Just three days remain until the August recess, but Congress has lots of work left to do. Last Thursday, I explained how Congressional dysfunction was blocking the passage of some necessary legislation. Since then, the two sides have actually made some progress on two big issues, but the toughest one still remains.

The biggest breakthrough came when Senator Bernie Sanders and Representative Joe Miller reached an agreement on a bill to address the Veterans Affairs scandal. The compromise would spend $17 billion over the next three years, much of it for veterans to seek non-VA care if they cannot see a VA doctor promptly or if they don’t live within 40 miles of a VA hospital. The bill also includes money to hire more doctors and nurses and give the VA secretary the authority to fire senior officials.

Most of the political press has greeted this bipartisan breakthrough with cheers, but it’s not clear that this legislation makes sense. Earmarking money to hire more medical personnel is undoubtedly important, but Phil Longman, who knows more about the VA system than almost anybody, told me recently that allowing veterans to seek non-VA care could undermine the system. Excellent VA hospitals, which already have a lack of patients, may be forced to close if veterans go elsewhere. The current deal only sets up a two-year pilot program, but Republicans will certainly look to extend it before it expires. As Longman warned, this legislation, which the House and Senate are expected to pass later this week, could be a “Trojan horse” for privatization.

The Senate is also expected to take up a House-passed bill to fill a shortfall in the Highway Trust Fund, which finances road and mass transit projects. Despite coming to an agreement, Congress can’t celebrate. The House bill is a short-term patch that uses a spending gimmick to pay for it. The bill will prevent a funding gap in infrastructure projects, but it should not make lawmakers feel proud.

The most contentious issue on the docket is the border crisis. It’s hard to see how Democrats and Republicans will come to an agreement here. The GOP wants to change a 2008 U.S. human trafficking law to make it easier for border patrol to return unaccompanied minors to their home countries. Some on the right, like Senator Ted Cruz, have also proposed repealing Obama’s executive action that allowed children brought to the U.S. before 2007 to stay and work here legally. Democrats oppose both of those proposals. Instead, Senate Majority Leader Harry Reid has set up a vote on a bill that would provide $2.7 billion in emergency funds to address the crisis. Since it does not include reforms to the 2009 law or Obama’s executive action, Republicans are likely to filibuster it. Whatever the House eventually passes is likely to die in the Senate as well.

Is a breakthrough possible? Sure. Just a few days ago, the chances that Sanders and Miller would compromise over the VA legislation looked bleak. That could happen with the border crisis bill as well. But time is running out.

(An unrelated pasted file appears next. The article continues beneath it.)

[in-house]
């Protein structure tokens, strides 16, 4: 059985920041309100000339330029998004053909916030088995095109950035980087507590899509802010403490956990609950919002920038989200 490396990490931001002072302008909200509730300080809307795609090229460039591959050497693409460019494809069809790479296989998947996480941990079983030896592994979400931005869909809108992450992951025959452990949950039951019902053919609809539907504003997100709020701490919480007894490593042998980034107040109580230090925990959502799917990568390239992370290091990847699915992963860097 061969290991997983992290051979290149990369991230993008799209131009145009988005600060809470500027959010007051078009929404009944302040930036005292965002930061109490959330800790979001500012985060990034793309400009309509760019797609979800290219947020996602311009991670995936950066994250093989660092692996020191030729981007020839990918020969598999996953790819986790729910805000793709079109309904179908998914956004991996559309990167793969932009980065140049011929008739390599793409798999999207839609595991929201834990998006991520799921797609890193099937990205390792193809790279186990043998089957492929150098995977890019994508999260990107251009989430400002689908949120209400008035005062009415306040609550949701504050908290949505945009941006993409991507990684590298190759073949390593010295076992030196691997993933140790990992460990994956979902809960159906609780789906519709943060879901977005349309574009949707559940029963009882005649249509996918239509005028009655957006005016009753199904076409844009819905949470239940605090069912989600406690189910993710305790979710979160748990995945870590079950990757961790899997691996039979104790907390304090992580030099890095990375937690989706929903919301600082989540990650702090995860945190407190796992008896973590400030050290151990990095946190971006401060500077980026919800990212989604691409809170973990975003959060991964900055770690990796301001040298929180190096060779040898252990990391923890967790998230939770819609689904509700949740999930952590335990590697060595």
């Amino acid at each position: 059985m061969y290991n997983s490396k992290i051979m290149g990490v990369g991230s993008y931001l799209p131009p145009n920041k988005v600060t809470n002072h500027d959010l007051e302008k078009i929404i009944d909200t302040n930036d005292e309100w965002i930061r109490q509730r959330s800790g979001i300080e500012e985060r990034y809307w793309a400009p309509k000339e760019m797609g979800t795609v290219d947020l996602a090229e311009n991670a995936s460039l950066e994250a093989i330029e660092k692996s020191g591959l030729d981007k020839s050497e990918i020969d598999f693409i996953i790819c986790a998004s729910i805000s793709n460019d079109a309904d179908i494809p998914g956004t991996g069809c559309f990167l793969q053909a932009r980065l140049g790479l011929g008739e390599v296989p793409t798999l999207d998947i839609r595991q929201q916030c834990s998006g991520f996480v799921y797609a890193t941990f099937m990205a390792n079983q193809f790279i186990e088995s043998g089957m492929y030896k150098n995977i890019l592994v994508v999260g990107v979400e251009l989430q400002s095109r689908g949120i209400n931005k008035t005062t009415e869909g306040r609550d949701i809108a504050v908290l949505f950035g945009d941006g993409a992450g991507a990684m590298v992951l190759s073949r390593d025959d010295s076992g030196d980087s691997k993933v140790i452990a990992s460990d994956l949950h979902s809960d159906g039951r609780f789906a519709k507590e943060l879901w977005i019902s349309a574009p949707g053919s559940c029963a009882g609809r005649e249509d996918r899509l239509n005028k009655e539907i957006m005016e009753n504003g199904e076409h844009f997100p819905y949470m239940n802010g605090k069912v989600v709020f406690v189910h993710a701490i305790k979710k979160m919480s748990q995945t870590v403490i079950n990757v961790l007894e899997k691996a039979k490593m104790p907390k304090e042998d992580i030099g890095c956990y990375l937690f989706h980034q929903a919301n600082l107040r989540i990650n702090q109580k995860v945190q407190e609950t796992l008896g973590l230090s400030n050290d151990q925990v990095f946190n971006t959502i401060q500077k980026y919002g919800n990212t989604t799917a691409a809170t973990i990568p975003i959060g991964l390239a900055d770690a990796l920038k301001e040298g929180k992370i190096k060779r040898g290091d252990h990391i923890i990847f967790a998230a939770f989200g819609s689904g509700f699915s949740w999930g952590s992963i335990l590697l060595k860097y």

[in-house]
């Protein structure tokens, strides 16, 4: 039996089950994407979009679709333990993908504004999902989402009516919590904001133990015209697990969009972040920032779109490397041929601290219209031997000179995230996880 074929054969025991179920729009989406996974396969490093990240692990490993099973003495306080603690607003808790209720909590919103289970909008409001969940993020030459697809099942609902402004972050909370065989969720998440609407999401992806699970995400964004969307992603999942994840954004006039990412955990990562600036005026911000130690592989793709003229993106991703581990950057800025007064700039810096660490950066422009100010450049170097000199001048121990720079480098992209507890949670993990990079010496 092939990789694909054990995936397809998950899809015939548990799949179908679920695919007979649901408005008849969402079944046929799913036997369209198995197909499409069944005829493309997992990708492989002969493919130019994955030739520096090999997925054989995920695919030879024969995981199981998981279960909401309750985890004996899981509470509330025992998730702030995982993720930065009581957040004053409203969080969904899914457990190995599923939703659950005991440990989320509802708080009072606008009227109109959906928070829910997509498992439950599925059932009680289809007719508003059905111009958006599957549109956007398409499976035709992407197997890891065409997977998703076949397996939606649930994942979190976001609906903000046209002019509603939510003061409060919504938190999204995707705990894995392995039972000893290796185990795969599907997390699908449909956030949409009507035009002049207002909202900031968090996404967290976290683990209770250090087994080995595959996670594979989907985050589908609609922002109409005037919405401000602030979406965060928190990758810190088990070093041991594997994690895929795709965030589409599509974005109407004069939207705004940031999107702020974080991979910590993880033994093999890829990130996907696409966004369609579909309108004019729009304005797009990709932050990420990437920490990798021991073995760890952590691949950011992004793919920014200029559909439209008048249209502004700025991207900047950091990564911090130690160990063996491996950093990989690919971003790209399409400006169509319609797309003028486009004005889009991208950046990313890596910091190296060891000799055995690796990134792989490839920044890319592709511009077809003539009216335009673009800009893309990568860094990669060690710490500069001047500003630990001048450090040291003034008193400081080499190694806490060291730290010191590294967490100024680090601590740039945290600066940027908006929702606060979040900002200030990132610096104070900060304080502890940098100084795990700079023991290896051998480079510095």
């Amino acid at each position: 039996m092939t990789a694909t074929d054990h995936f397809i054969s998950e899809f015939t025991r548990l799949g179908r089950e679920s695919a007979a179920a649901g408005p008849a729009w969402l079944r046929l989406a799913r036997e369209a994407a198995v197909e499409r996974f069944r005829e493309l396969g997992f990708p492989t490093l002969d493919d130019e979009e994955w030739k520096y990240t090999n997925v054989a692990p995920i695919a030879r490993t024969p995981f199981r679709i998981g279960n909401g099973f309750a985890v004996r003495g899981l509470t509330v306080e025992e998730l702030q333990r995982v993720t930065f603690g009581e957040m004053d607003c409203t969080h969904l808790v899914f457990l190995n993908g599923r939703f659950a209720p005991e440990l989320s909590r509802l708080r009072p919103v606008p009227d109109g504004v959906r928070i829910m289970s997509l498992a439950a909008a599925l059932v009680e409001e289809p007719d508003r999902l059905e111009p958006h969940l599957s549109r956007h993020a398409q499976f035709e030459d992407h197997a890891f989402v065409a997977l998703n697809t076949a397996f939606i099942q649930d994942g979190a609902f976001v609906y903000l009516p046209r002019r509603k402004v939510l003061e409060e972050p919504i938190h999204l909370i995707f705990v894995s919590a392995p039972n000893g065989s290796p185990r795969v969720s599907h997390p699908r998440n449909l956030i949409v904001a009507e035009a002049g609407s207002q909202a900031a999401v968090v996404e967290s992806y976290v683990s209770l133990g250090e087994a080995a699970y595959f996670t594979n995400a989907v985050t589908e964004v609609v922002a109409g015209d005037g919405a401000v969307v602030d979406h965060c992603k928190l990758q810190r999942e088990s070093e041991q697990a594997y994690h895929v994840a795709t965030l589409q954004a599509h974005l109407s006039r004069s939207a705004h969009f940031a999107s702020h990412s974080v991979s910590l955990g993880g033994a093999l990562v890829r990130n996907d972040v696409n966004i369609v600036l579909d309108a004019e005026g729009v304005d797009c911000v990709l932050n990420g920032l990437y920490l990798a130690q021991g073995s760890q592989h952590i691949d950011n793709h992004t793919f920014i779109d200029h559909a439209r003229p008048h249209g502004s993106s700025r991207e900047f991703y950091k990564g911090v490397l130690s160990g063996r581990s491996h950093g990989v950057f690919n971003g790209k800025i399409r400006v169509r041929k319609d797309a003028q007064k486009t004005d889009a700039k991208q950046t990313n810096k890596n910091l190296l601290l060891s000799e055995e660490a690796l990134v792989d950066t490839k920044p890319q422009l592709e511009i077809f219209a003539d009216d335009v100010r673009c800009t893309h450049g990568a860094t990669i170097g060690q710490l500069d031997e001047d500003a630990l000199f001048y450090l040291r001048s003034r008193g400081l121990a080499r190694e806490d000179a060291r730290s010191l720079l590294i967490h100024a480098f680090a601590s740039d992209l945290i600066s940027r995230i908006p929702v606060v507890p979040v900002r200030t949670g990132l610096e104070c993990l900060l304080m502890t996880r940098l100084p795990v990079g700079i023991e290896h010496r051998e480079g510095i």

—Danny Vinik

Things to know:

ENTITLEMENTS: Trustees for the Social Security Trust Fund and Medicare's Hospital Insurance Trust Fund reported on the finances of each program. The costs have stabilized, but still pose a long-term fiscal problem. (Julie Rovner, NPR)

CLIMATE: Dina Cappiello examines how the U.S. has undermined its own progress cutting carbon pollution with coal exports reaching new heights. Coal exports may have wiped out the country's carbon reductions gained by switching from coal to natural gas. (Associated Press)

GUNS: A federal appeals court has upheld Florida's "docs v. glocks" law, restricting physicians from asking patients about gun ownership. Medical groups slammed the ruling and at least one is encouraging doctors not to heed it. (Orlando SentinelMiami New Times)

Things to read:

Take It Easy on Paul Ryan: Noah Smith thinks Ryan's critics don't appreciate what a huge shift his new poverty proposal signals. (Bloomberg View

Wonk WarRoss Douthat has had it with Jon Chait and his constant needling. Chait stands by his arguments, but allows that he's been a bit tough on Douthat, whom he describes as "one of my favorite opinion writers." (New York Times, New York Magazine

Red State, Dread State: Dan Diamond documents how the states shunning Obamacare's Medicaid expansion are the ones whose residents need it the most. (Advisory Board) 

One Argument for Legalized Prostitution: It would dramatically reduce HIV infection rates. Adrianna McIntyre explains. (Vox

Things to watch: 

Today and tomorrow, the EPA will hold public hearings across the country on its climate plan to cut carbon emissions from power plants. The EPA will hear comments from 1,600 people, with coal miners, environmentalists, and physicians all in attendance. The Federal Open Market Committee also meets today and tomorrow to decide monetary policy. Expect the taper to continue.

Things to read at QED:

Rebecca Leber takes you through the coal industry's long, hilariously misguided doomsaying about environmental regulation. Rebecca also explains a new White House report that finds that inaction on climate policy is extremely costly. Jonathan Cohn discovers an old e-mail that weakens the core argument in the latest lawsuits challenging Obamacare.